The Other



Reading time:

2 minutes

I see now that my view of gratitude is only partially complete. One aspect of gratitude I’ve been unaware of is the sense of the Other.

According to Watkins (2014), there are “three pillars of gratitude” that describe the attitudes of grateful people:

  • A sense of abundance (or negatively, a lack of a sense of deprivation)
  • An appreciation for simple pleasures, and
  • An appreciation for others (or social appreciation)

As in my previous post, I usually initiate a sense of gratitude by telling myself “it could be worse”. In my morning journaling where I write three things I’m grateful for, I try to focus on the simplest things, e.g. a comfortable bed, a warm bowl of oatmeal for breakfast, the birds chirping outside, that Mt Wellington view outside my window, wifi. These are linked to the first two pillars of gratitude, but I did not see showing appreciation for others as a form of gratitude even though I already do it unconsciously.

I’m reminded of a Tim Ferriss podcast interview with Adam Robinson who shares his secret for success – a focus on delighting the Other:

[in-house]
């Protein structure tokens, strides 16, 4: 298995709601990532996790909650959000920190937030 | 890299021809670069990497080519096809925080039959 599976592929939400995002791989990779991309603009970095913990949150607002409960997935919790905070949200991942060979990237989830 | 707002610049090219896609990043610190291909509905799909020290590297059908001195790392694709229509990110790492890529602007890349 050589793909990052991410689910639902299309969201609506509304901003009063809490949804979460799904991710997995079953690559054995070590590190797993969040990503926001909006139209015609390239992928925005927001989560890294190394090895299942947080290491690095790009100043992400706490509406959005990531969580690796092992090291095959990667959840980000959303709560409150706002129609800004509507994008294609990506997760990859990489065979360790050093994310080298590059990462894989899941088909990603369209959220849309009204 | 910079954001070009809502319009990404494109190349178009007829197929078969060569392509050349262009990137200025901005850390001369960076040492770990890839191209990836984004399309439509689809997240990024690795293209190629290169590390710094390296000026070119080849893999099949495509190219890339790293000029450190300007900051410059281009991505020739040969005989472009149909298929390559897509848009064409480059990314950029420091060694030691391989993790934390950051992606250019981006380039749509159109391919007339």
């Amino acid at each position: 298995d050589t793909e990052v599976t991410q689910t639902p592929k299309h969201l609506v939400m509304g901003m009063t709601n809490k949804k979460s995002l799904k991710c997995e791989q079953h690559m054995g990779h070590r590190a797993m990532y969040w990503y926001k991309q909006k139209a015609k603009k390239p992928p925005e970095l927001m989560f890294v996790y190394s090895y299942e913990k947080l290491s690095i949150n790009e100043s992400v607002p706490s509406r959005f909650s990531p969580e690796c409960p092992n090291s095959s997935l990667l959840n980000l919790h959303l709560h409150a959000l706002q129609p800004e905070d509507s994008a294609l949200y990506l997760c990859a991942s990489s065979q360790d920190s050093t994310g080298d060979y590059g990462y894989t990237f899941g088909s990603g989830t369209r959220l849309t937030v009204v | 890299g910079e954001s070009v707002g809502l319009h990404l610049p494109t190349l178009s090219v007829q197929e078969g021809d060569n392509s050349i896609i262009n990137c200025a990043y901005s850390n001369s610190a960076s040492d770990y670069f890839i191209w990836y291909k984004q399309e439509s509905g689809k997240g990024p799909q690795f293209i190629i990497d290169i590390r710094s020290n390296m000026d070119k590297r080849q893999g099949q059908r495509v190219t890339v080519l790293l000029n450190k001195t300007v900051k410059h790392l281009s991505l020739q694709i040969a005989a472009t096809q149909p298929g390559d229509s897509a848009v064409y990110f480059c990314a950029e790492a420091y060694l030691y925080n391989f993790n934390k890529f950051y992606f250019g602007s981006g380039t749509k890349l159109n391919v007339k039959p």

If you focus on creating delight for the Other, then you can get “magic and miracles”. By focusing on the Other, it gives you infinite power because “you want nothing and offer everything”. Essentially you’re playing a game you cannot lose. Similarly, there’s a quote from Tony Robins which is, “suffering is an excessive focus on yourself”.

I wonder how much difference it makes in positivity/happiness whether or not you recognise you are practicing gratitude when you show appreciation to others or are just doing it unconsciously. However, I feel that perhaps one way this awareness could make a difference is that I can start to apply it to situations I don’t usually see as applicable e.g. nervousness and fear for public-speaking opportunities. I could see it as I want nothing than to give attendees of my presentation a good and engaging time!

delight the other

p.s. except in Brazilian Jiu Jitsu where my coach says “Give nothing and take everything (i.e. your opponents limbs)”.


Watkins, P. C. (2014). Gratitude and the Good Life.

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